Java Web Applications in Fedora

Fedora and Debian play the role where many chaotic projects get a degree of charm school: they learn to play nice with a lot of other projects. In Fedora, as near as I can tell, there is only one Java based web application packages as part of the distribution: Dogtag, the Public Key Infrastructure server. As we look at how PKI should look in the future, the dearth of comparable applications packaged for Fedora leaves us with the opportunity for defining a logical and simple standard packing scheme. While I am not there yet, this post is the start of my attempts to organize my thoughts on the subject. I’m looking for input.

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Finding Java Classes

I’m back on a Java project. Been a while, and I want to capture some of the tricks I’m using.

Right now, I’m just trying to import the project into eclipse.  Seems that the current team members don’t use it.  I’m an IDE kind of guy, at least when it comes to Java.

Building the .classpath file can be tricky.  However, since I know that I have a good build, and that this project it a good participant in the Fedora build process, I have the advantage of knowing that my packages reside in /usr/share/java.  Still, all eclipse gives me is a set of classes that it can’t find.  how to find them?

This project uses CMake.  I could look for all of the Jar files in the CMakeLists.txt files, and I might do that in the future.  However, a trick I’ve developed in the past has come in handy.

 

class2path(){
echo $1 | sed 's!\.!\/!g'
}

JDIR=/usr/share/java

make_alljars(){
for JAR in `find /usr/share/java -name \*.jar -type f ` 
	do for CLASS in `jar -tf $JAR |  grep \.class` 
		do echo $JAR $CLASS  
	done 
done > /tmp/alljars.txt
}

 

First, the make_alljars function creates a map in (value key) order. The value is the Jar file name, and the key is the class name. To fine a Jar file that contains a given class (in this example netscape.ldap.LDAPConnection) , run:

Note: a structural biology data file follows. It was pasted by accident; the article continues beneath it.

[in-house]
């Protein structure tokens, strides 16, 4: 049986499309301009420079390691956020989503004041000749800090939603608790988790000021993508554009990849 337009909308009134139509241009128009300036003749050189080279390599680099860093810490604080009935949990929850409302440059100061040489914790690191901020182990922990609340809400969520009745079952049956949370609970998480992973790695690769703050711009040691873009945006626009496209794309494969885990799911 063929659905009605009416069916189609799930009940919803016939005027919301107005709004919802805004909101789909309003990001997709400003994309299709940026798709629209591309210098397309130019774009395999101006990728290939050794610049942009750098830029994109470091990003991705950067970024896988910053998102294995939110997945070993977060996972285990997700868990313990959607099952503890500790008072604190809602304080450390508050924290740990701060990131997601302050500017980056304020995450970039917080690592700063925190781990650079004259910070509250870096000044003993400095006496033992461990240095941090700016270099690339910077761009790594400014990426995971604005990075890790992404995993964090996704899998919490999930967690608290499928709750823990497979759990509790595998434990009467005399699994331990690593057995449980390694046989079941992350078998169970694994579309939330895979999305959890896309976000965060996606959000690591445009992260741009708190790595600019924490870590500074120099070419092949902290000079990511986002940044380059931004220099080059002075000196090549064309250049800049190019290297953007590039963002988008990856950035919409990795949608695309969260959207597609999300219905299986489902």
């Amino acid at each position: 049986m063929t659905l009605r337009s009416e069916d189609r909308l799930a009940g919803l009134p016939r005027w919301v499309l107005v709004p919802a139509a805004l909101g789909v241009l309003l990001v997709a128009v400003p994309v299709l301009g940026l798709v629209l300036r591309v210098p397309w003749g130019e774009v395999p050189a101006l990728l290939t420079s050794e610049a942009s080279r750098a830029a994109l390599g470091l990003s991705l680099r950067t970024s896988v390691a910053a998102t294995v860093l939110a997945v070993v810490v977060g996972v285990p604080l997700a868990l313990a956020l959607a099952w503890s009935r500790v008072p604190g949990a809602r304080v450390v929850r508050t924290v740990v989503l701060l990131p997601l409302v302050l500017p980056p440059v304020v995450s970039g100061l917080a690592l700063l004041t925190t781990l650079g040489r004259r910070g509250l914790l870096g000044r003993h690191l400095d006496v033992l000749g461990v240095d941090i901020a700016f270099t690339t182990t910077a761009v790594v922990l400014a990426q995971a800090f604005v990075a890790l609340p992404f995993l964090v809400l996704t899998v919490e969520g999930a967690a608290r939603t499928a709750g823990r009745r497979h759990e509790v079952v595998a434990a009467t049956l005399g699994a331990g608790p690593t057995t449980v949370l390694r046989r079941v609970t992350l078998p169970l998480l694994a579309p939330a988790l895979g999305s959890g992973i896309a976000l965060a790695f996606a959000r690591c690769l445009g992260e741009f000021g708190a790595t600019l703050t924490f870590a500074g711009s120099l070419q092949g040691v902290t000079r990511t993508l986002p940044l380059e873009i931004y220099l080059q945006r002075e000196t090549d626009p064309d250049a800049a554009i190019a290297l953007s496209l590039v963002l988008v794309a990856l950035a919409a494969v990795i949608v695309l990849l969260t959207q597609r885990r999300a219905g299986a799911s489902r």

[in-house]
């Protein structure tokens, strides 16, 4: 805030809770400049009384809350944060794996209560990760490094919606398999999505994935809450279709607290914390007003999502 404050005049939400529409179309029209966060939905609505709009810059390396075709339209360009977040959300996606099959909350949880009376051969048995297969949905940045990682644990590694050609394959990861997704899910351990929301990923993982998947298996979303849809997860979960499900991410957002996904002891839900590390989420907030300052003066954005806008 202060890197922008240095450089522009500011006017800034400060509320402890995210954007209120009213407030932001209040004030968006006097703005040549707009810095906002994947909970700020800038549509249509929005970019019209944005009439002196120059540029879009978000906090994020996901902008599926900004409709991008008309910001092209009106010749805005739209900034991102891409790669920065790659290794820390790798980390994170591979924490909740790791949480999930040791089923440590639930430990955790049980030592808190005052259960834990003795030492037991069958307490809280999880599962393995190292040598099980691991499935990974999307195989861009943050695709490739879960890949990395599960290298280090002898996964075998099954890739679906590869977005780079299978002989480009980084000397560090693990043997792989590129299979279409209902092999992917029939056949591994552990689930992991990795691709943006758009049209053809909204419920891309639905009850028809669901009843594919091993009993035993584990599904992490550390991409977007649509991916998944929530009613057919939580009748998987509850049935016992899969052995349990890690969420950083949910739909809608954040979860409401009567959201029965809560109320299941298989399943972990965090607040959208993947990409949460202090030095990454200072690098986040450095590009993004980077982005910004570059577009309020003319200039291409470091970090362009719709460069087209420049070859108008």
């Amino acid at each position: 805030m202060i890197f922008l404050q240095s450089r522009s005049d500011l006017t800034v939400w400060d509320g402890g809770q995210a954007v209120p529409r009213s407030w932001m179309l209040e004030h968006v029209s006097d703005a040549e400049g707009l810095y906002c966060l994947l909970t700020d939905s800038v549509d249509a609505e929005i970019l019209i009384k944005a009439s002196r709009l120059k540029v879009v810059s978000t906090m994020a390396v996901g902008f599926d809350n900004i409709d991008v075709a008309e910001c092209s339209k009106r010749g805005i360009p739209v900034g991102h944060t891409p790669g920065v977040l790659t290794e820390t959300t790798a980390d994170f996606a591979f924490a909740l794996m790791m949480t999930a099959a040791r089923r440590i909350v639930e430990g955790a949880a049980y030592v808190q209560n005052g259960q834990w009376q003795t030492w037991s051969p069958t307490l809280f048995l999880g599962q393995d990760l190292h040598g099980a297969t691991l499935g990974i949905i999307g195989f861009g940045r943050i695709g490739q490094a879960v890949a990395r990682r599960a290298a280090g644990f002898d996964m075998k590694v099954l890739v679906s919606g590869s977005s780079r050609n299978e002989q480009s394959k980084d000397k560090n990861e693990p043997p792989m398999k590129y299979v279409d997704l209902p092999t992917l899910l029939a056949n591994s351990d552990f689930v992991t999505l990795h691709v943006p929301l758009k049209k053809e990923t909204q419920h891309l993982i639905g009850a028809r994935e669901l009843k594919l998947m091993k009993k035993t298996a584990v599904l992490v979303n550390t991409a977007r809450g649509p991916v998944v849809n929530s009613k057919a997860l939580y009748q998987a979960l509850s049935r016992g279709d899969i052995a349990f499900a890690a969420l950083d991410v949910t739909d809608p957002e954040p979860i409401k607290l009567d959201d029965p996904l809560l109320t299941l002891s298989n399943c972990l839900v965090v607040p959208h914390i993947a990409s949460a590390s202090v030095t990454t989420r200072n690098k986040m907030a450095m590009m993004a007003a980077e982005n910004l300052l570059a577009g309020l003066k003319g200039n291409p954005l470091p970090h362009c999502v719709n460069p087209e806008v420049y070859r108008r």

grep `class2path  netscape.ldap.LDAPConnection` /tmp/alljars.txt

And the output is

/usr/share/java/ldapjdk.jar netscape/ldap/LDAPConnection$ResponseControls.class
/usr/share/java/ldapjdk.jar netscape/ldap/LDAPConnection.class


This works really well with eclipse, in that the error messages have the name of the class. You can then just highlight the class name, paste it into the command line in place of the class I have above, and when you get the Jar file name, you can highlight to save to the clipboard. From The right click context menu pick Java Build Path and then Add External Archive and then paste the whole path in.

What Jar File

When working a with a new project, I often find I am searching for the Jar files that fulfill a dependency. Sometimes they come from maven, sometimes from the Fedora RPMS. My approach has been to make a cache of the Jar files in the directories that I care about that contains a map from jar file name to class name:

#!/bin/bash

CACHE_FILE=/tmp/jarcache

echo > $CACHE_FILE

for DIR in /usr/share/java /usr/lib/java
do
    for JAR in `find $DIR -name \*.jar`
    do
        #only do the non-symlinked versions
        if [ -f $JAR ]
        then
            for CLASS_FILE in `jar -tf $JAR | grep \.class`
            do
                CLASS=`echo $CLASS_FILE | sed 's!/!.!g'`
                echo $JAR $CLASS >> $CACHE_FILE
            done
        fi
    done
done

Then call it this way:

grep "org.mozilla.jss.ssl" /tmp/jarcache